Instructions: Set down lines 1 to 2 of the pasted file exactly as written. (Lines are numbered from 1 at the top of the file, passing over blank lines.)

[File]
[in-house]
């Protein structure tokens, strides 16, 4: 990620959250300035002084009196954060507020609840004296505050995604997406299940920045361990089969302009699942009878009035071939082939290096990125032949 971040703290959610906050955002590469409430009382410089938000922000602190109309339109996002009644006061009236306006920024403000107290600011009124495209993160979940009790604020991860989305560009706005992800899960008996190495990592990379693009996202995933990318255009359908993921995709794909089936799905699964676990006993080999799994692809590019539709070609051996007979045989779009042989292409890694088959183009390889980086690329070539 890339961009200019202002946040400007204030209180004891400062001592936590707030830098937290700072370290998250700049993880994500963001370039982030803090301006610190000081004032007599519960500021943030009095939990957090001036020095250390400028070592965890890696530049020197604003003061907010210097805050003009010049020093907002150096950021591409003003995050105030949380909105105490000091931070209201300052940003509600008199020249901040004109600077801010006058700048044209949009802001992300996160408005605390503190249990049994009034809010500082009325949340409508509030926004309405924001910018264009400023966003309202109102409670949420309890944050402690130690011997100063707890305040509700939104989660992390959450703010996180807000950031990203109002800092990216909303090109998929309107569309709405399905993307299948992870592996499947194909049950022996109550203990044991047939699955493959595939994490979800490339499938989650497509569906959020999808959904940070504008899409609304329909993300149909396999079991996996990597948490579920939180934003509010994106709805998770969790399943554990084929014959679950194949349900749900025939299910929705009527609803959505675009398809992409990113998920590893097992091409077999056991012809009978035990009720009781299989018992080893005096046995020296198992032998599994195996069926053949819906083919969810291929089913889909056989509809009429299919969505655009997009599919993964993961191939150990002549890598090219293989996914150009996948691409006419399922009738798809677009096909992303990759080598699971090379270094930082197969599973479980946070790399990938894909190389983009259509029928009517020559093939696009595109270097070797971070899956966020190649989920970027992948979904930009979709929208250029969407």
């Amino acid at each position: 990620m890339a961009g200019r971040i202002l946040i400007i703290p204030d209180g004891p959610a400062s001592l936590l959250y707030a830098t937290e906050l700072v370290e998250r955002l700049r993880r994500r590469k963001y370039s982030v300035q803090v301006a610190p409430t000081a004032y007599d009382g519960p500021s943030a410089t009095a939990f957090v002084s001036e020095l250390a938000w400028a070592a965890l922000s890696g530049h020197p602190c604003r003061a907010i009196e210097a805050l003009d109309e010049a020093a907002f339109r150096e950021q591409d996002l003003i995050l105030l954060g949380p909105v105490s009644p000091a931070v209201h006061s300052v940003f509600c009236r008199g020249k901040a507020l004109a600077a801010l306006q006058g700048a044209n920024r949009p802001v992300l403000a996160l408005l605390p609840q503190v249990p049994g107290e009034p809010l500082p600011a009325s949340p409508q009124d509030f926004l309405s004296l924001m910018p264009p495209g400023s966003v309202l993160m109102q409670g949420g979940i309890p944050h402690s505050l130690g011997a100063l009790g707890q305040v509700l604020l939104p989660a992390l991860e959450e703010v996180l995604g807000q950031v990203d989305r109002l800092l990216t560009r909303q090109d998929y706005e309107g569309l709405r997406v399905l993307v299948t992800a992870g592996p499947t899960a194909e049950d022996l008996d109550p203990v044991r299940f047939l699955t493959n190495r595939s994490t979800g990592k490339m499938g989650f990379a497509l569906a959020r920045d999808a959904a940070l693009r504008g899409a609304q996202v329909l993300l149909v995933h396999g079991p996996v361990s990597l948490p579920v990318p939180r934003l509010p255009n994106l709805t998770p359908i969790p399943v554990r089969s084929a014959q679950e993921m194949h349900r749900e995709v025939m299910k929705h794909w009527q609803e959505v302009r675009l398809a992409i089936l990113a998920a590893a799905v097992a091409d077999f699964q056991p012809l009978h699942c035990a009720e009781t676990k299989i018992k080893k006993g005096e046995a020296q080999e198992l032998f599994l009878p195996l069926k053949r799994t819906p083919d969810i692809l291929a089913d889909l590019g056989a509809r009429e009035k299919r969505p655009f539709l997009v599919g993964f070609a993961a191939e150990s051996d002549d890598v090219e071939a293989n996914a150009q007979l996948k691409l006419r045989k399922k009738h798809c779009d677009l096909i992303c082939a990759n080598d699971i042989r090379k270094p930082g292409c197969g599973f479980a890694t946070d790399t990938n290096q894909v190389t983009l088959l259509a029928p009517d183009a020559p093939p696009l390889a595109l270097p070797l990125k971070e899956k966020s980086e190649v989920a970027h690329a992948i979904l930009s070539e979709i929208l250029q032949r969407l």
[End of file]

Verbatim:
[in-house]
């Protein structure tokens, strides 16, 4: 990620959250300035002084009196954060507020609840004296505050995604997406299940920045361990089969302009699942009878009035071939082939290096990125032949 971040703290959610906050955002590469409430009382410089938000922000602190109309339109996002009644006061009236306006920024403000107290600011009124495209993160979940009790604020991860989305560009706005992800899960008996190495990592990379693009996202995933990318255009359908993921995709794909089936799905699964676990006993080999799994692809590019539709070609051996007979045989779009042989292409890694088959183009390889980086690329070539 890339961009200019202002946040400007204030209180004891400062001592936590707030830098937290700072370290998250700049993880994500963001370039982030803090301006610190000081004032007599519960500021943030009095939990957090001036020095250390400028070592965890890696530049020197604003003061907010210097805050003009010049020093907002150096950021591409003003995050105030949380909105105490000091931070209201300052940003509600008199020249901040004109600077801010006058700048044209949009802001992300996160408005605390503190249990049994009034809010500082009325949340409508509030926004309405924001910018264009400023966003309202109102409670949420309890944050402690130690011997100063707890305040509700939104989660992390959450703010996180807000950031990203109002800092990216909303090109998929309107569309709405399905993307299948992870592996499947194909049950022996109550203990044991047939699955493959595939994490979800490339499938989650497509569906959020999808959904940070504008899409609304329909993300149909396999079991996996990597948490579920939180934003509010994106709805998770969790399943554990084929014959679950194949349900749900025939299910929705009527609803959505675009398809992409990113998920590893097992091409077999056991012809009978035990009720009781299989018992080893005096046995020296198992032998599994195996069926053949819906083919969810291929089913889909056989509809009429299919969505655009997009599919993964993961191939150990002549890598090219293989996914150009996948691409006419399922009738798809677009096909992303990759080598699971090379270094930082197969599973479980946070790399990938894909190389983009259509029928009517020559093939696009595109270097070797971070899956966020190649989920970027992948979904930009979709929208250029969407």